This story originally appeared in the September 2016 issue of Resource Recycling.

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Noting what's not recovered, Sept. 2016

States and communities have recognized a simple fact for years: It’s not easy to measure recycling program progress.

Ideal tracking metrics reflect multiple goals, which can relate to diversion, toxics, sustainability, source reduction and more (see figure below). The best metrics should also enable easy comparisons over time and between communities, they should be affordable to calculate, and they should work in data-difficult situations. But most importantly, they should help inform next steps.

Some states and communities have crafted systems that meet some, but not all, of the goals. However, other communities have very difficult real-world challenges that stand in the way of effective measurement. In the worst case, imagine a state with very limited intervention and no direct authority in the solid waste collection marketplace. It might also rely on many fragmented private haulers with routes crossing community boundaries as well as scores of public and private landfills and processing facilities. Monitoring progress in a place like that is very difficult.

Data collection in the situation described above is an expensive and spotty proposition at best. Tonnages may not be available, and imprecise and inconsistent translations from cubic yards or customer allocations may be the best available. And that is just the residential sector – the commercial sector is even more complicated, fragmented and ripe for inaccuracies.

Granted, some states have addressed this problem by taking some controls, but there are other locales that are unwilling, unlikely, or unable to do so.

So how can a community, county or state realistically move forward? And are there better metrics, even for those with established systems? A few years ago, my firm decided to tackle this question, and, after testing the approach, we think there is in fact a better option for both advanced communities and those needing their first metric, as well as those in between.

Strengths and weaknesses of current metrics

There has been extensive work – formal work in many states – on the best form for tracking data and goals. The main options have traditionally been variations on the following:

Diversion rate. This is typically the percentage of materials diverted (recycled or composted) and is calculated as diverted tons (recycling plus organics) as a percent of tons “generated” (solid waste plus recycling plus organics). This can also be referred to as a program rate, recycling rate or organics diversion rate, depending on how it is calculated.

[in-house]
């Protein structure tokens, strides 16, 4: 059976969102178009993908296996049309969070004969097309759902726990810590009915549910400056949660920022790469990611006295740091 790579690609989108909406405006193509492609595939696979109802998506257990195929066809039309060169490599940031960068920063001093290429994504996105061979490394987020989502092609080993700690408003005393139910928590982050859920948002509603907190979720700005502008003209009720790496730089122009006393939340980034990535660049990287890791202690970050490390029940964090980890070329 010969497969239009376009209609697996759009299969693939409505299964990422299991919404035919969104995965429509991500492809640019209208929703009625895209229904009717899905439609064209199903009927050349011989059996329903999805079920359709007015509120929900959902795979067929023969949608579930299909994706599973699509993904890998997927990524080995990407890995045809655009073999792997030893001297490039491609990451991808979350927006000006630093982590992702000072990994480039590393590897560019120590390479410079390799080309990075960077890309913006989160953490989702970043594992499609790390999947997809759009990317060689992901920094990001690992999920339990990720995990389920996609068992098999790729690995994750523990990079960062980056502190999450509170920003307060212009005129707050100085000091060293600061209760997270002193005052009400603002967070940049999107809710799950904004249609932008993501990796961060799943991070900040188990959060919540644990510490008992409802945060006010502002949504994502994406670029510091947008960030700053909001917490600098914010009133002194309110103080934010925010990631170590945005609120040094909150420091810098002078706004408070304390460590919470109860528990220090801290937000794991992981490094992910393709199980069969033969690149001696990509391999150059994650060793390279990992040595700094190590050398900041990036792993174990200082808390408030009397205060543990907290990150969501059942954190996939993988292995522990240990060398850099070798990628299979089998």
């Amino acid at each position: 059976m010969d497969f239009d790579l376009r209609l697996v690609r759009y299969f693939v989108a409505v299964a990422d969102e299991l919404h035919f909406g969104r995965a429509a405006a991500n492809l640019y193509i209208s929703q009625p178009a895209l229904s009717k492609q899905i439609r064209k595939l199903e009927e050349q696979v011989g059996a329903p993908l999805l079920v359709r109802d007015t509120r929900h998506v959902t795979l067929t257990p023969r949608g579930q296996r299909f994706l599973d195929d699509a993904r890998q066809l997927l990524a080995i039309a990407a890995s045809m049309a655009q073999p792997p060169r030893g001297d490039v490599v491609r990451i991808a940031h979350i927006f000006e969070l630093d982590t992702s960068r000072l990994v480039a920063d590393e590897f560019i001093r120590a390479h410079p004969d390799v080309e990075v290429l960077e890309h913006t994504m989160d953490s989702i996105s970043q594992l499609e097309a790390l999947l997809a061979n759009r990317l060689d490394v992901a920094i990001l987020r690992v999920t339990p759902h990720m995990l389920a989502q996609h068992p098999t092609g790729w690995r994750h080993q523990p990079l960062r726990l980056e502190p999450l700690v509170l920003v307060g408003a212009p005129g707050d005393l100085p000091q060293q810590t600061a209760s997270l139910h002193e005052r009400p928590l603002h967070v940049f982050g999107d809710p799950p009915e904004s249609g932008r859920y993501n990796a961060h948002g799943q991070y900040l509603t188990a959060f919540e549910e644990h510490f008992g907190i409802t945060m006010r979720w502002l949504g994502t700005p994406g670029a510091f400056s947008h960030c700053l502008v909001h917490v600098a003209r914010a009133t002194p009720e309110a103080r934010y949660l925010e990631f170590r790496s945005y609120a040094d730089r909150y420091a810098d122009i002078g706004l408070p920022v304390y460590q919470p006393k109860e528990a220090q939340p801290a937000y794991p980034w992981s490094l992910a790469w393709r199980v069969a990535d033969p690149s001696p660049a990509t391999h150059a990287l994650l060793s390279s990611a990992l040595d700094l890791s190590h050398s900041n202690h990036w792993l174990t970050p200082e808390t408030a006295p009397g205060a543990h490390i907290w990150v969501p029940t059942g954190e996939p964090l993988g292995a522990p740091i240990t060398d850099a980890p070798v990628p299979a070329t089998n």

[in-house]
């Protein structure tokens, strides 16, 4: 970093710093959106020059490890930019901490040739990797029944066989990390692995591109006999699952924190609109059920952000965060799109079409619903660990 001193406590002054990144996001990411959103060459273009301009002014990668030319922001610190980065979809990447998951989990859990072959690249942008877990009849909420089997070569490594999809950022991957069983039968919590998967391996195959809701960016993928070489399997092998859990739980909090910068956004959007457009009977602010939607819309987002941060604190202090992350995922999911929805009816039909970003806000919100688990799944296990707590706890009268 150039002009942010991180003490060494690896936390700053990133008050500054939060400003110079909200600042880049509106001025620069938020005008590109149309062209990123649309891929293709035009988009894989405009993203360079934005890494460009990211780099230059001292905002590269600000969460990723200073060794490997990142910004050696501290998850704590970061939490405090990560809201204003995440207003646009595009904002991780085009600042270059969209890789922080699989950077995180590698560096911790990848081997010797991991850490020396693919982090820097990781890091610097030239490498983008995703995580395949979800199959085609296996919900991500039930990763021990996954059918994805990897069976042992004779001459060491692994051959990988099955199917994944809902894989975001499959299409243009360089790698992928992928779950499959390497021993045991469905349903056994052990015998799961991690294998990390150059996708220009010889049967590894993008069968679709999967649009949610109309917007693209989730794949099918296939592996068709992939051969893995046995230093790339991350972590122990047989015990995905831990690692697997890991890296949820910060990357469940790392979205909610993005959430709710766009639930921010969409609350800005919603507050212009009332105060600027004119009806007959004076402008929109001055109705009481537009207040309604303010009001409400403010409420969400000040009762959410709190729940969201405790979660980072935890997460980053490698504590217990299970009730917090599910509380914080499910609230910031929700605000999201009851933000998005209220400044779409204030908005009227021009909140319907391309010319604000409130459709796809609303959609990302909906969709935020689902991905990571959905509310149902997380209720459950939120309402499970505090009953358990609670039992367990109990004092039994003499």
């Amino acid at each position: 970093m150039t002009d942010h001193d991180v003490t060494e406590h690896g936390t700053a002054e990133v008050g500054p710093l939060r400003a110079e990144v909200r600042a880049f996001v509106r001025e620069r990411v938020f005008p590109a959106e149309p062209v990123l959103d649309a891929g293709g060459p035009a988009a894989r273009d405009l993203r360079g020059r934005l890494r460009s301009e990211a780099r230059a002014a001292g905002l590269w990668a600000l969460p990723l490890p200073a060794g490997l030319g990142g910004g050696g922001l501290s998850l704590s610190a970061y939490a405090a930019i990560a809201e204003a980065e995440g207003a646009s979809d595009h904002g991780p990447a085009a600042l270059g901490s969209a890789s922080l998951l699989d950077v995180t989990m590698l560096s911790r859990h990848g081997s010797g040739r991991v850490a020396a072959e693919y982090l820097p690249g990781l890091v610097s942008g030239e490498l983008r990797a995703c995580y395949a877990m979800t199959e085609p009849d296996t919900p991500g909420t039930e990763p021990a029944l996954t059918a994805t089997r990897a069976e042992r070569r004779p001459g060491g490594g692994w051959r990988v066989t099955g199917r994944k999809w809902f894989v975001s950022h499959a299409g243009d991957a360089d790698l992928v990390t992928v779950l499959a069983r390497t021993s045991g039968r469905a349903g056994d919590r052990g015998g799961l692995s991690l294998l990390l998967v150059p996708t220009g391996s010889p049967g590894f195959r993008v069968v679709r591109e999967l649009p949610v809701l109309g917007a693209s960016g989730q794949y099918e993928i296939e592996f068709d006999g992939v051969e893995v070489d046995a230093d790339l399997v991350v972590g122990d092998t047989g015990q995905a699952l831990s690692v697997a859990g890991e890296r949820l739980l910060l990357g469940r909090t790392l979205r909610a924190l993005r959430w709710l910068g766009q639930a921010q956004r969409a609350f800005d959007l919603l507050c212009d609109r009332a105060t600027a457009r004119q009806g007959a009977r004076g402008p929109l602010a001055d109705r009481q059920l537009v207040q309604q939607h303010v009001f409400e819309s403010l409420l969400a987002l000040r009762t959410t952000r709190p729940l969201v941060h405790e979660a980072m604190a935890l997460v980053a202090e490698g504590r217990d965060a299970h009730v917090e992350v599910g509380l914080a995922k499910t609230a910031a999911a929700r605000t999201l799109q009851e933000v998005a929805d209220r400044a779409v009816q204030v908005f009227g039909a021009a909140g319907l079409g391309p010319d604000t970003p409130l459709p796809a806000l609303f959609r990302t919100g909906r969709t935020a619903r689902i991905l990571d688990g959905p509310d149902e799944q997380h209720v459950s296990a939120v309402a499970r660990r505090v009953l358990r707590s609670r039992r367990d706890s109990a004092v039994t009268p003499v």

Landfill diversion rate. This is a calculation that compares the number of tons of MSW brought to all disposal facilities today with the total MSW tons brought to facilities in a designated “base year.” Decreases reflect diversion from programs and source reduction within the community.

Per-capita generation or diversion tonnages. These numbers are computed as recycling, organics or solid waste tonnages divided by the population size.

All of these measurement approaches carry pros and cons, and they vary in their data and reporting needs (see chart below). The diversion rate attributes progress to recycling and organics, but it doesn’t address source reduction very effectively. Landfill diversion incorporates source reduction, but it doesn’t provide program attribution – that is, it doesn’t tell you which programs are responsible for the diversion. Tons per capita provides interesting data over time and between communities, but it also fails to provide program attribution.

Each metric can show progress relative to the previous year (assuming consistent definitions and measurements are used), and they all allow geographic comparisons. But that’s where the efficiency ends. With the exception of landfill diversion, these metrics require information on several streams – recycling, organics and disposal for the geographic area – and breaking numbers down on that level can be complicated in some communities.

Most importantly, however, is the fact these traditional progress indicators typically do not tell a community what to do next (Oregon’s data-measurement system may be the exception). They do not tell the municipality or state, for instance, which materials are recycled well or poorly, and they do not allow separate computations of residential and commercial performance. The numbers themselves are also prone to vary with economic conditions.

Imagine you are a recycling manager. Let’s say that your traditional metric tells you that you are at a 40 percent diversion rate, which might seem like great news. However, what does that percentage really say about how you are doing?

Likely, the number will lead you to ask additional questions: Have all the recyclables been captured and what specific recyclables remain? Do I need more work in recyclables, or is it now time to focus on yard debris or another stream? How is this program doing in comparison to cities like San Francisco or Seattle that tout even higher diversion rates? Is everyone measuring the same way?